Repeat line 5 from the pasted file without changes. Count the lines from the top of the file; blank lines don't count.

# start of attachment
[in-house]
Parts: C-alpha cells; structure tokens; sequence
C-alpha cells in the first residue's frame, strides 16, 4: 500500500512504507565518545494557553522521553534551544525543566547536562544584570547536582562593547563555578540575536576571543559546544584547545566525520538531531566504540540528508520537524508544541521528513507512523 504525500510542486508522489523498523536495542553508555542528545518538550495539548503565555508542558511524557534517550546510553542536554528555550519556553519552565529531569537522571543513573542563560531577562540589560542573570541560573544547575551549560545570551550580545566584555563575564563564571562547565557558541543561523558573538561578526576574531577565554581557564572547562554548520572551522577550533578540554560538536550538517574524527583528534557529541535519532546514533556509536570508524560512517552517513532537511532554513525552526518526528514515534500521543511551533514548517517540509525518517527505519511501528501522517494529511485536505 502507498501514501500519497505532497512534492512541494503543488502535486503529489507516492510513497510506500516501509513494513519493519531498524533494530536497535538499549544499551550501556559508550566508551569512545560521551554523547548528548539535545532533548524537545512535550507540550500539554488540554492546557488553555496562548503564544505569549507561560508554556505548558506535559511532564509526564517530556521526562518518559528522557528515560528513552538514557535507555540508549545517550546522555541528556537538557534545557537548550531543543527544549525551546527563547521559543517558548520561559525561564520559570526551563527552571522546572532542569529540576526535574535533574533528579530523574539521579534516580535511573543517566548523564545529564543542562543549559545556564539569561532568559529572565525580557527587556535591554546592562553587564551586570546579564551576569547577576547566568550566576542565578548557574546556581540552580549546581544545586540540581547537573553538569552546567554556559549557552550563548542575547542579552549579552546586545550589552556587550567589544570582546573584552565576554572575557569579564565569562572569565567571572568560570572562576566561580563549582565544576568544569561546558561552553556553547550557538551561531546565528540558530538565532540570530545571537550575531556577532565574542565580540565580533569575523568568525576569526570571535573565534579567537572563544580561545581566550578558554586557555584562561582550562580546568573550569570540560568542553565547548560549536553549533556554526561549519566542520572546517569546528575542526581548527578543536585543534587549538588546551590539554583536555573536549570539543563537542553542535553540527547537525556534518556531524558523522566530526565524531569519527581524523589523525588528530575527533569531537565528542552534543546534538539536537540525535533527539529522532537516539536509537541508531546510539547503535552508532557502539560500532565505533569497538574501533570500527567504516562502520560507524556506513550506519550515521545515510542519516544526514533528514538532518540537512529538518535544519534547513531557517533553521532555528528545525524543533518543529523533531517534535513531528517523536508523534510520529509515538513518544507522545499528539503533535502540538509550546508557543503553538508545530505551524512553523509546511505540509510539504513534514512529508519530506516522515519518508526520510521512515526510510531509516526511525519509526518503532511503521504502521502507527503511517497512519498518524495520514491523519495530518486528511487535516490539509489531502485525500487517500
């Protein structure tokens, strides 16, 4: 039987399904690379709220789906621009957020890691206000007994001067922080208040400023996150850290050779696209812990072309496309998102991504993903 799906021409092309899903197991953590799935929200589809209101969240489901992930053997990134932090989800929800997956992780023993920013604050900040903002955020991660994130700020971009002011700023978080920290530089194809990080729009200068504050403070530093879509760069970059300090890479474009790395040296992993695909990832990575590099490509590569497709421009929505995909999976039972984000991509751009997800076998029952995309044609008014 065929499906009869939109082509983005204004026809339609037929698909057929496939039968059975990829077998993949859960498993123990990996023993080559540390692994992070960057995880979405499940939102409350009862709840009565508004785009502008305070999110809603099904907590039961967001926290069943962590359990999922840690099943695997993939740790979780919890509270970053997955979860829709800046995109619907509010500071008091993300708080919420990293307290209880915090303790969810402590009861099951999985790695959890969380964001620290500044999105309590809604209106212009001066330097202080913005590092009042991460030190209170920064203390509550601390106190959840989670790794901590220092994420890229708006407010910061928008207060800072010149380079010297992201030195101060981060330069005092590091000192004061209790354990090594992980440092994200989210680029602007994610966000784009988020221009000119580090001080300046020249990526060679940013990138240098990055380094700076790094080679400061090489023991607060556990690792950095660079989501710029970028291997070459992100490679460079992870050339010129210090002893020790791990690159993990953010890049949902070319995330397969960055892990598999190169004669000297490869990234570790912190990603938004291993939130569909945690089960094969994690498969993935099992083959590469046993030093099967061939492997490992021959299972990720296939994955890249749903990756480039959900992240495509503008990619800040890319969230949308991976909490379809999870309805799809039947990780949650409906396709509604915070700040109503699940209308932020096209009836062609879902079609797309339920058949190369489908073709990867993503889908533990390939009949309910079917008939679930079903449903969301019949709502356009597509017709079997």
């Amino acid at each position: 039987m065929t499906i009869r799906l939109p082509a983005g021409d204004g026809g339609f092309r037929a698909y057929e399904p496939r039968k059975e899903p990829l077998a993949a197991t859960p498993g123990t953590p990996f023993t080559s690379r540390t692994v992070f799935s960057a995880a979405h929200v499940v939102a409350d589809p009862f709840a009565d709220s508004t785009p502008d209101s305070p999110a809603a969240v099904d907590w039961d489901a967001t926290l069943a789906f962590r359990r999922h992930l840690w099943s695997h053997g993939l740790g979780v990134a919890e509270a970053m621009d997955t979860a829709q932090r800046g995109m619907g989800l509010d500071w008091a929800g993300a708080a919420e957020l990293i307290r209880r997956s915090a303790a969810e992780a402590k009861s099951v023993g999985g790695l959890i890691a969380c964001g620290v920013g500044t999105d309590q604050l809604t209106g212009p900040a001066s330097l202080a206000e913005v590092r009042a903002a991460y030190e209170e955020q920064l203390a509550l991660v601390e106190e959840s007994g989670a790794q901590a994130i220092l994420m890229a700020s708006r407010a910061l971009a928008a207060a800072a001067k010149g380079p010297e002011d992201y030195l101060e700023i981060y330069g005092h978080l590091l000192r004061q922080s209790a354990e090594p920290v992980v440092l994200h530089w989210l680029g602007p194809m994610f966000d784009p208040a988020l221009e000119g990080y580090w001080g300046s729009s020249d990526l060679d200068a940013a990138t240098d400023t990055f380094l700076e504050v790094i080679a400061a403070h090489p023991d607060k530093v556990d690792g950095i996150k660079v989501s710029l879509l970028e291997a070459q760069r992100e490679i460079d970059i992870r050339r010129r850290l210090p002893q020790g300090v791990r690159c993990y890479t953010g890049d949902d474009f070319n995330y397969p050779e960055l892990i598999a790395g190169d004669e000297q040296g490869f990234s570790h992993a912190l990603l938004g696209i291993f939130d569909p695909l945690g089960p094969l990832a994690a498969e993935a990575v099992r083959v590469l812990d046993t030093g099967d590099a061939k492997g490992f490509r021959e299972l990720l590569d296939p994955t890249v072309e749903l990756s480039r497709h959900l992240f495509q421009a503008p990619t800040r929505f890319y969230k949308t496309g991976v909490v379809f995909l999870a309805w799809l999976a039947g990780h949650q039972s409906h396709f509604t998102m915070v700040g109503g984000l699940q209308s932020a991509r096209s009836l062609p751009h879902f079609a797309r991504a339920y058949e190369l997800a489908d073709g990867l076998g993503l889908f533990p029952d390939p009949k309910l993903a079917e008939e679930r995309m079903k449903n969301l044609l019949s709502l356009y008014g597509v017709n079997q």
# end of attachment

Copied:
């Amino acid at each position: 039987m065929t499906i009869r799906l939109p082509a983005g021409d204004g026809g339609f092309r037929a698909y057929e399904p496939r039968k059975e899903p990829l077998a993949a197991t859960p498993g123990t953590p990996f023993t080559s690379r540390t692994v992070f799935s960057a995880a979405h929200v499940v939102a409350d589809p009862f709840a009565d709220s508004t785009p502008d209101s305070p999110a809603a969240v099904d907590w039961d489901a967001t926290l069943a789906f962590r359990r999922h992930l840690w099943s695997h053997g993939l740790g979780v990134a919890e509270a970053m621009d997955t979860a829709q932090r800046g995109m619907g989800l509010d500071w008091a929800g993300a708080a919420e957020l990293i307290r209880r997956s915090a303790a969810e992780a402590k009861s099951v023993g999985g790695l959890i890691a969380c964001g620290v920013g500044t999105d309590q604050l809604t209106g212009p900040a001066s330097l202080a206000e913005v590092r009042a903002a991460y030190e209170e955020q920064l203390a509550l991660v601390e106190e959840s007994g989670a790794q901590a994130i220092l994420m890229a700020s708006r407010a910061l971009a928008a207060a800072a001067k010149g380079p010297e002011d992201y030195l101060e700023i981060y330069g005092h978080l590091l000192r004061q922080s209790a354990e090594p920290v992980v440092l994200h530089w989210l680029g602007p194809m994610f966000d784009p208040a988020l221009e000119g990080y580090w001080g300046s729009s020249d990526l060679d200068a940013a990138t240098d400023t990055f380094l700076e504050v790094i080679a400061a403070h090489p023991d607060k530093v556990d690792g950095i996150k660079v989501s710029l879509l970028e291997a070459q760069r992100e490679i460079d970059i992870r050339r010129r850290l210090p002893q020790g300090v791990r690159c993990y890479t953010g890049d949902d474009f070319n995330y397969p050779e960055l892990i598999a790395g190169d004669e000297q040296g490869f990234s570790h992993a912190l990603l938004g696209i291993f939130d569909p695909l945690g089960p094969l990832a994690a498969e993935a990575v099992r083959v590469l812990d046993t030093g099967d590099a061939k492997g490992f490509r021959e299972l990720l590569d296939p994955t890249v072309e749903l990756s480039r497709h959900l992240f495509q421009a503008p990619t800040r929505f890319y969230k949308t496309g991976v909490v379809f995909l999870a309805w799809l999976a039947g990780h949650q039972s409906h396709f509604t998102m915070v700040g109503g984000l699940q209308s932020a991509r096209s009836l062609p751009h879902f079609a797309r991504a339920y058949e190369l997800a489908d073709g990867l076998g993503l889908f533990p029952d390939p009949k309910l993903a079917e008939e679930r995309m079903k449903n969301l044609l019949s709502l356009y008014g597509v017709n079997q």